Design research and continuing education is an integral part of our design practice and theoretical development. We welcome and encourage critical inquiry that challenges conventional design thinking. Our path of inquiry began at the crossroads of design in the electronic landscape and the physical environment. Both directions informing the other, providing insight and inspiration, while misleading the other, imposing convention and preconception. This led to two distinct threads for our research: One addresses the use of metaphors in design thinking, the other focuses on relationships between our physical infrastructure and the electronic frontier in the design of space, place and interface.

Design Metaphors  |  Space, Place and Interface

Design Metaphors

"…one generation's realizations of a metaphor can become part of the next generation's experiential basis of that metaphor."( Lankoff 1993)

Design metaphors are powerful heuristic devices that can help to describe and explore new ideas in terms and concepts found in more familiar domains. Many have argued that the power of a metaphor to explain, organize and structure the unfamiliar in terms that are more familiar can also constrain and even construct answers to problems that are in part framed by the use of that metaphor (Schon, Black, Lankoff). This research initiative explores the roles, limitations, and benefits of metaphors used in the design process.

What Use Is Space? (in Collaborative Virtual Workspace)
[285KB pdf], Twig Gallemore, 1998
[ABSTRACT] Many collaborative systems use spatial metaphors to organize and structure the virtual environments in which people interact with information tools and each other. This research will argue that although spatial metaphors provide a useful framework for development and use of collaborative systems they also raise additional challenges. Drawing on the experiences of the development team and group of users of a "place-based" collaborative system, Collaborative Virtual Workspace (CVW), as well as current research in collaborative virtual environments and workplace making, this research will consider the role of space in the design and use of collaborative systems. In light of how spatial metaphors are being used in collaborative systems and the challenges they pose, this research will consider to what extent and under what circumstances are spatial metaphors in fact useful or tangential from a designer's and a user's perspective of collaborative virtual environments. It is our intention that from this study, we may gain further insight into the role of spatial metaphors in the design and use of collaborative systems from which (spatial) design strategies may then be considered.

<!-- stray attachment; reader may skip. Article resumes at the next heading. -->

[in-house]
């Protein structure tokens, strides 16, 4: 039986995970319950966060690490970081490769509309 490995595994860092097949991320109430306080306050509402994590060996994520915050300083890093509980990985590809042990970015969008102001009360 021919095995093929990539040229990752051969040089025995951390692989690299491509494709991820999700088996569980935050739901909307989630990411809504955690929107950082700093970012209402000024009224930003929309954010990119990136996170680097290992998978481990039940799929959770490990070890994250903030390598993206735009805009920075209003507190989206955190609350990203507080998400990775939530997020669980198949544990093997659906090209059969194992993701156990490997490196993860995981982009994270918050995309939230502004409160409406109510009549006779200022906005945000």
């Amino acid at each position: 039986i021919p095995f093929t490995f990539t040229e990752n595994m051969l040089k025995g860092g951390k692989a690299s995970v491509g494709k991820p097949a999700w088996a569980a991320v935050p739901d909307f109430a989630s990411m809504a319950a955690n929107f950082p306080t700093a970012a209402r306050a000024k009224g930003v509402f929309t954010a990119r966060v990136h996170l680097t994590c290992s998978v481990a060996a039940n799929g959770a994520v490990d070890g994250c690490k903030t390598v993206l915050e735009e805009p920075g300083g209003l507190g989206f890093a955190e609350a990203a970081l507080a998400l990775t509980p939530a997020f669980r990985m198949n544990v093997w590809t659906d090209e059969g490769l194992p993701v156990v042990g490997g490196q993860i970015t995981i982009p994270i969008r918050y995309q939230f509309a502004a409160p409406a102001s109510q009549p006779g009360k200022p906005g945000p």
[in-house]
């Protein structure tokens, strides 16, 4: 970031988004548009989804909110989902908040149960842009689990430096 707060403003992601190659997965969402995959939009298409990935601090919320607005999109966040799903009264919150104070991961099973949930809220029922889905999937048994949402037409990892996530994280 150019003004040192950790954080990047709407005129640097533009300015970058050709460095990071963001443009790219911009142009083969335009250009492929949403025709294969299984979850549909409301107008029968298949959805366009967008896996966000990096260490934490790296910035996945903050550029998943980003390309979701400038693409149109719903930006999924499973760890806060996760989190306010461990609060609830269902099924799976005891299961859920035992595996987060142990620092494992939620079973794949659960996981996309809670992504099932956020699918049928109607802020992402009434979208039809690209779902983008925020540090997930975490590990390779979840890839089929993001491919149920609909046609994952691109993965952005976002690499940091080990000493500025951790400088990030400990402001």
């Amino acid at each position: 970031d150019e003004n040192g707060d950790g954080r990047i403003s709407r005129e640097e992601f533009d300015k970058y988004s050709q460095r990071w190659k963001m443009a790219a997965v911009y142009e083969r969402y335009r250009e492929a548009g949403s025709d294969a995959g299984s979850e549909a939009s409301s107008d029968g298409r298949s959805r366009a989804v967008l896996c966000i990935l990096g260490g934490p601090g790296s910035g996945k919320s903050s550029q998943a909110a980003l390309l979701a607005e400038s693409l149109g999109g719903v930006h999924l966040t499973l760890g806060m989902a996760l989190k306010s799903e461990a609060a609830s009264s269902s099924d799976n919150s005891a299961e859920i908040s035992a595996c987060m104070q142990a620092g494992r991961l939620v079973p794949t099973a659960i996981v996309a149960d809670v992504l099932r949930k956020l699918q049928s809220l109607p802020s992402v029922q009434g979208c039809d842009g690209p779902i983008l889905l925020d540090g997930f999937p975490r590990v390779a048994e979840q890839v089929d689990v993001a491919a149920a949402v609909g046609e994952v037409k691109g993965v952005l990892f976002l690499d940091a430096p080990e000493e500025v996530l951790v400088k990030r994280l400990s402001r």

Space, Place and Interface

Technology is changing the way we live, work, play and learn. The virtual office, and virtual classroom, e-commerce and virtual reality are examples of how technology is conceived from experiences, relationships and convention developed in our physical environment. But the rules are different on the electronic frontier. How do we move beyond conventional models and design an environment that is natural, where we do not have to preface a concept with "virtual" or e-. This research initiative considers relationships between information technology and physical infrastructure in the design of space, place and interface.

Virtual Workplaces
[ABSTRACT] Our model of work is shaped by the places we choose to work and the tools we choose to work with. As we introduce new technologies and build new environments our model is changing. Today's virtual workplaces are grounded in models of work that have been reformed from our experiences using current technology in physical workspace. However we are discovering opportunities and possibilities for work in collaborative, virtual environments that question physical models. Emerging patterns of distributed collaboration in persistent virtual environments are changing the way we work in time and space recasting our notion of workplace. Virtual workplaces are understood and experienced through metaphors that describe a space of potential for work occurrences. Through the lens of metaphors, this research focuses on breakdowns between collaborative work and the environment in which work occurs. If what we understand and predict is based on what we already know, then by examining the breakdowns between design and use of collaborative environments we can illuminate the space of possibilities for collaborative work.